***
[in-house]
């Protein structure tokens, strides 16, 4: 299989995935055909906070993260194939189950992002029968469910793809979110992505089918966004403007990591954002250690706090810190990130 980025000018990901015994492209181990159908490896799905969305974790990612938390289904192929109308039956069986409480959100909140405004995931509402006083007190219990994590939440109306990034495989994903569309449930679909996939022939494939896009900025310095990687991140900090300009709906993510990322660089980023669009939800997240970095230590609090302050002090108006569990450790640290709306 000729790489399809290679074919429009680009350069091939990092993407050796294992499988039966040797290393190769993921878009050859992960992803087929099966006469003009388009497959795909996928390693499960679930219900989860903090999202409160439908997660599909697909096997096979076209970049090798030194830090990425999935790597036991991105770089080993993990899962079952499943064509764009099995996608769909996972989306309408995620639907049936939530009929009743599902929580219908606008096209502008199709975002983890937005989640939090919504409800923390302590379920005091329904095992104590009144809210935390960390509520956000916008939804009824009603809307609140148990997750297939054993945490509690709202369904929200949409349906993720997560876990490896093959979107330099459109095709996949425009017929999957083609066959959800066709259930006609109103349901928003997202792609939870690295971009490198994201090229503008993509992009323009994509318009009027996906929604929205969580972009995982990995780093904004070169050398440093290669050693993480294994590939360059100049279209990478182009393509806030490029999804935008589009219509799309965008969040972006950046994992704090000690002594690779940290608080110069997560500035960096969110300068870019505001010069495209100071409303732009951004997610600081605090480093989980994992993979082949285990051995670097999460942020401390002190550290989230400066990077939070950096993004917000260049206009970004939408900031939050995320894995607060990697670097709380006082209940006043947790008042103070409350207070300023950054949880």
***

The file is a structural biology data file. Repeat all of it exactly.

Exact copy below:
[in-house]
């Protein structure tokens, strides 16, 4: 299989995935055909906070993260194939189950992002029968469910793809979110992505089918966004403007990591954002250690706090810190990130 980025000018990901015994492209181990159908490896799905969305974790990612938390289904192929109308039956069986409480959100909140405004995931509402006083007190219990994590939440109306990034495989994903569309449930679909996939022939494939896009900025310095990687991140900090300009709906993510990322660089980023669009939800997240970095230590609090302050002090108006569990450790640290709306 000729790489399809290679074919429009680009350069091939990092993407050796294992499988039966040797290393190769993921878009050859992960992803087929099966006469003009388009497959795909996928390693499960679930219900989860903090999202409160439908997660599909697909096997096979076209970049090798030194830090990425999935790597036991991105770089080993993990899962079952499943064509764009099995996608769909996972989306309408995620639907049936939530009929009743599902929580219908606008096209502008199709975002983890937005989640939090919504409800923390302590379920005091329904095992104590009144809210935390960390509520956000916008939804009824009603809307609140148990997750297939054993945490509690709202369904929200949409349906993720997560876990490896093959979107330099459109095709996949425009017929999957083609066959959800066709259930006609109103349901928003997202792609939870690295971009490198994201090229503008993509992009323009994509318009009027996906929604929205969580972009995982990995780093904004070169050398440093290669050693993480294994590939360059100049279209990478182009393509806030490029999804935008589009219509799309965008969040972006950046994992704090000690002594690779940290608080110069997560500035960096969110300068870019505001010069495209100071409303732009951004997610600081605090480093989980994992993979082949285990051995670097999460942020401390002190550290989230400066990077939070950096993004917000260049206009970004939408900031939050995320894995607060990697670097709380006082209940006043947790008042103070409350207070300023950054949880």